We’ve been doing some great media literacy programming these past weeks. Check out some highlights:
Currently, we are running a Photography as Activism class at EPIC North in Queens that encourages students to challenge the representation of their communities by using their phones as tools for activism. Students are learning the various definitions of activism as well as the role of the photographer in capturing images. When the program began and facilitators asked about who creates images of teens in the media, students often shrugged. The same answer followed when students were asked about who creates the images about their communities. This program explores those questions and many more. In an attempt to activate students’ voices, they are learning the importance of agency and choosing how they capture places, objects, and people. Their final project will be a series of photo essays.
This semester at New Settlement High School in the Bronx, students created a short documentary delving into the complex yet commonly asked question, “How do you see yourself?” The students grappled with several questions before boiling down to wanting to examine standards of beauty in the media and how it shapes self-esteem and ultimately how a person internalizes themselves. Through intense weeks of planning interviews, capturing B-roll and documenting their subjects, students were able to shape how they wanted their stories to be told.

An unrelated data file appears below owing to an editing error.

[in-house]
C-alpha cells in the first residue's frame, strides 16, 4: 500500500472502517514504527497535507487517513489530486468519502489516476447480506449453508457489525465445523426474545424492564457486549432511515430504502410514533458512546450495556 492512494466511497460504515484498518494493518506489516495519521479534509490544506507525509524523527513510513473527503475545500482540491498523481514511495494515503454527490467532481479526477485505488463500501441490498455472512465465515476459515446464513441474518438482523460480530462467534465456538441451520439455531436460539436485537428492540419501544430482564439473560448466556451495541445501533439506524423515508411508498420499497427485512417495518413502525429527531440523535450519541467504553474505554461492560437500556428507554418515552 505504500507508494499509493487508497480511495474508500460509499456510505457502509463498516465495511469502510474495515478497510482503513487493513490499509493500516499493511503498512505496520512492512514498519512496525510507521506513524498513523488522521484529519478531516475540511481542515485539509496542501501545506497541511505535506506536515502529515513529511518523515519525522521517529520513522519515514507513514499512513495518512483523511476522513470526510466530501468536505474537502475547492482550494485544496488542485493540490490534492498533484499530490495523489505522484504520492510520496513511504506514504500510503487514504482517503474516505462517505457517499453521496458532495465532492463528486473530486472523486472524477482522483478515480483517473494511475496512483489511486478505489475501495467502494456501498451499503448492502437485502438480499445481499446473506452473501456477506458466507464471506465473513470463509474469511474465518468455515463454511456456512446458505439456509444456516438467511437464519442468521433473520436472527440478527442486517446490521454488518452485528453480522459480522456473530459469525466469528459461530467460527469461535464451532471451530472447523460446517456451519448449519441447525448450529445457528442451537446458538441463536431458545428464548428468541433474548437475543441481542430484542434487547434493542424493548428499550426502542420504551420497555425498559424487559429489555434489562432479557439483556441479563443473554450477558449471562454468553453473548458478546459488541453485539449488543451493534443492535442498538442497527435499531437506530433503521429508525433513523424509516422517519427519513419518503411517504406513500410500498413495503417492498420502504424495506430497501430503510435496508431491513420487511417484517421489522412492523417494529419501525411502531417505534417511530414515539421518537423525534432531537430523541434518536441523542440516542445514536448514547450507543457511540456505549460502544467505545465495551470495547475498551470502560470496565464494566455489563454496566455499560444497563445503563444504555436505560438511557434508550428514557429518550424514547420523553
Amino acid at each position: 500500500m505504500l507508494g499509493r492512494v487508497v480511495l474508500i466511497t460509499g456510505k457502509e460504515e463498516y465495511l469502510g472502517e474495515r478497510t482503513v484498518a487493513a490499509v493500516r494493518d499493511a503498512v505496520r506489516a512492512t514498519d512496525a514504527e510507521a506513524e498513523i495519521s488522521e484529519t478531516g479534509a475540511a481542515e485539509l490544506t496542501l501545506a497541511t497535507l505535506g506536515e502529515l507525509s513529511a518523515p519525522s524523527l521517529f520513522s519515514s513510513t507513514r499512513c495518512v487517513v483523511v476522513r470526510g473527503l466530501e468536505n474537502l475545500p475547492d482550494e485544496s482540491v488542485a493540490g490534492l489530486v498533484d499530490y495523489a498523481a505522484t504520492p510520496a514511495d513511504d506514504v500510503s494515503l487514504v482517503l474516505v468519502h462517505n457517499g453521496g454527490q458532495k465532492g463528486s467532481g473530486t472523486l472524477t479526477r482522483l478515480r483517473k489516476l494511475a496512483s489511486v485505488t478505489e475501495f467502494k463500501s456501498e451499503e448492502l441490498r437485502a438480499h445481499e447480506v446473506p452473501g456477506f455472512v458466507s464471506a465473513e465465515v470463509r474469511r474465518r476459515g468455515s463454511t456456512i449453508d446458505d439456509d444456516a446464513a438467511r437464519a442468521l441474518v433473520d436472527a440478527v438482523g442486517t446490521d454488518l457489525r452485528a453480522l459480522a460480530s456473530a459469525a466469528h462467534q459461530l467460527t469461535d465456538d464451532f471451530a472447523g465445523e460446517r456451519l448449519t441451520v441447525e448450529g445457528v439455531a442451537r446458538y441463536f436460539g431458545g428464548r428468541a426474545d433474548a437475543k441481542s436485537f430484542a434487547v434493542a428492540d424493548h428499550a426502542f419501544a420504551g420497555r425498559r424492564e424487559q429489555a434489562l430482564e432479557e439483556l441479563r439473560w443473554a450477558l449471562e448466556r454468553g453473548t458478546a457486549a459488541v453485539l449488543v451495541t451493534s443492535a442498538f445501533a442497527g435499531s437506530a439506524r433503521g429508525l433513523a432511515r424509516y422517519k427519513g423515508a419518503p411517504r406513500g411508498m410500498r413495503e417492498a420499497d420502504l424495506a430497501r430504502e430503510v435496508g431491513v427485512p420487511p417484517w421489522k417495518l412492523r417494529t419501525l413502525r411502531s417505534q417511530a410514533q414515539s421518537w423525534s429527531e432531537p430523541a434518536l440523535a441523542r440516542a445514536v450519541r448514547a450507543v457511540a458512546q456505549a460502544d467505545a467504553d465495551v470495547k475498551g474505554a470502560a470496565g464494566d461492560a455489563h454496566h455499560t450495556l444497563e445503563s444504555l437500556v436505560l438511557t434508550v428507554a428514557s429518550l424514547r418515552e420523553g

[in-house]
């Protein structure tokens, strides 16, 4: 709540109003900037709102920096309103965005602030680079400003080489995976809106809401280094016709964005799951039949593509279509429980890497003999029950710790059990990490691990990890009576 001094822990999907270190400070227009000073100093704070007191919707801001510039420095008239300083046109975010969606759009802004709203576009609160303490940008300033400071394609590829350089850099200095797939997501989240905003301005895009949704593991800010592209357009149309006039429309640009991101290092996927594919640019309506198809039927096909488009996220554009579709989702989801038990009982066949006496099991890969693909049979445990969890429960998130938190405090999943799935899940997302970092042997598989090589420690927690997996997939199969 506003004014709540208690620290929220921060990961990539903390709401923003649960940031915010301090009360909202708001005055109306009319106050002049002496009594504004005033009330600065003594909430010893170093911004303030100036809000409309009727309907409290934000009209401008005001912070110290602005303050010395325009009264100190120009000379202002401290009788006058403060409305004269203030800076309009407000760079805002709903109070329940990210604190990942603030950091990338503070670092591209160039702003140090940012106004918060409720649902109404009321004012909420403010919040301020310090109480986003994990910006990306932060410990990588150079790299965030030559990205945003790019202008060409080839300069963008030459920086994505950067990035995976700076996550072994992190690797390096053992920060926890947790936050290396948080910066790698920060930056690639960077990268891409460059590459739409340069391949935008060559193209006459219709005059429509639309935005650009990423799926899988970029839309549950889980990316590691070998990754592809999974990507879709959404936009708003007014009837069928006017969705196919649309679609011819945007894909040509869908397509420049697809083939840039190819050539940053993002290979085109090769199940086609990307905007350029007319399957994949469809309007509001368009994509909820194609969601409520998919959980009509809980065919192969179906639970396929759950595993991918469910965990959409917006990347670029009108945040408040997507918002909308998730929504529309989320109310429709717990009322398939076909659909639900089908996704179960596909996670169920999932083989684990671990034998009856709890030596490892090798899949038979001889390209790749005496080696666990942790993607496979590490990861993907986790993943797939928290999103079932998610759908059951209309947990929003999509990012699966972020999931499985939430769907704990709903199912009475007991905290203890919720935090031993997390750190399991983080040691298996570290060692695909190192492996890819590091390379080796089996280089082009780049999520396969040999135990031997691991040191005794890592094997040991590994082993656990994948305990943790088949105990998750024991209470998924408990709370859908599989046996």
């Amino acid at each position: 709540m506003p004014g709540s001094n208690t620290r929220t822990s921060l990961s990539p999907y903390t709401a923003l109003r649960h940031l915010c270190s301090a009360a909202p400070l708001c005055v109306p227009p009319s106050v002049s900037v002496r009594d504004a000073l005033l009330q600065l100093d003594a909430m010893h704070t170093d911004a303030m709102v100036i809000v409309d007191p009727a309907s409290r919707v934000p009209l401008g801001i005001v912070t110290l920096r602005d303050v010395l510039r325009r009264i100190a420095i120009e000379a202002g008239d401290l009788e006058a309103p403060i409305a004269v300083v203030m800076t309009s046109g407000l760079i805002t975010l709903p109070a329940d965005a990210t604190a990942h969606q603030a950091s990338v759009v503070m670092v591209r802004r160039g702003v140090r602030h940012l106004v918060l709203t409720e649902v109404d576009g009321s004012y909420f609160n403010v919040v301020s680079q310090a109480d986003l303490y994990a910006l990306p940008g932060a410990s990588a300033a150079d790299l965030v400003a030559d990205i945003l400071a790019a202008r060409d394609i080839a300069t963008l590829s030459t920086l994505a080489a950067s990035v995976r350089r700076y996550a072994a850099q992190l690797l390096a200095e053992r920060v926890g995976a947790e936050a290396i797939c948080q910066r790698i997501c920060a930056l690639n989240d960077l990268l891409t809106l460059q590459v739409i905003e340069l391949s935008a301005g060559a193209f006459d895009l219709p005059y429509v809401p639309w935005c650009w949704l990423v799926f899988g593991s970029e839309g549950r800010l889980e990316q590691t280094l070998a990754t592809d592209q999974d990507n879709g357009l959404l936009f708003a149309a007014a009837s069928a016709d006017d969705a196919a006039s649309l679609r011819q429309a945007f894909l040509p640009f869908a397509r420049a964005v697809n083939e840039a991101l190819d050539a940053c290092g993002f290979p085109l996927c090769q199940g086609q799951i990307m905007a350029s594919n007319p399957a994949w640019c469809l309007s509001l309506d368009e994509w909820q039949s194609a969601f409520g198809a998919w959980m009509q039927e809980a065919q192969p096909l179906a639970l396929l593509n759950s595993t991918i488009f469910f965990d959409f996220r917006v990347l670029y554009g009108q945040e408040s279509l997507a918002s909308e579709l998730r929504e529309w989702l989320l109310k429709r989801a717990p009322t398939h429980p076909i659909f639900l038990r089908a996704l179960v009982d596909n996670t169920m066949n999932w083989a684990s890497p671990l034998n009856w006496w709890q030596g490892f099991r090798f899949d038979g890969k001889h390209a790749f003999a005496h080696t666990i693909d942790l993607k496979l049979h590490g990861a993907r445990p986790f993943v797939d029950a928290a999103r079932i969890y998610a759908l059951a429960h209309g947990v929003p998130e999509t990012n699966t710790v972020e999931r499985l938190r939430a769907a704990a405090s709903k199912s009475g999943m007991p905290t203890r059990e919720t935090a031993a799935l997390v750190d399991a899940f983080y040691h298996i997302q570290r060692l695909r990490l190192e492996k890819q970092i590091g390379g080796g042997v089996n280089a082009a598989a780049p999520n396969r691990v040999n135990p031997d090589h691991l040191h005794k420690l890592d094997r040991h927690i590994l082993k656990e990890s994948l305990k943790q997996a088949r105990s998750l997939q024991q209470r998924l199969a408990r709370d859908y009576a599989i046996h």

In collaboration with Hudson Guild and their new TechUp! lab space, students in our Digital Career Path program are exploring their relationship with online media. They are learning how these spaces are constructed as well as digital literacy skills to navigate the online media landscape by carving out their own spaces. They are learning basic photo and video editing skills through Adobe Premiere and Photoshop, and have already created print mashups, video remixes, short videos and Kickstarter campaigns. These students are gaining an amazing amount of skills they are able to integrate into their final Digital Entrepreneurship projects.
In addition, students at Secondary School for Law are exploring how ads target and persuade young people to think and behave a certain way. Students are exploring a variety of topics under the GrowNYC’s Zero Waste Schools Initiative and are designing and constructing PSA’s around issues of conservation and waste reduction in order to raise awareness to other young people. Students at Khalil Gibran International Academy have been talking back to political candidates as part of our Break the Election program.
Stay tuned to see what the final projects look like!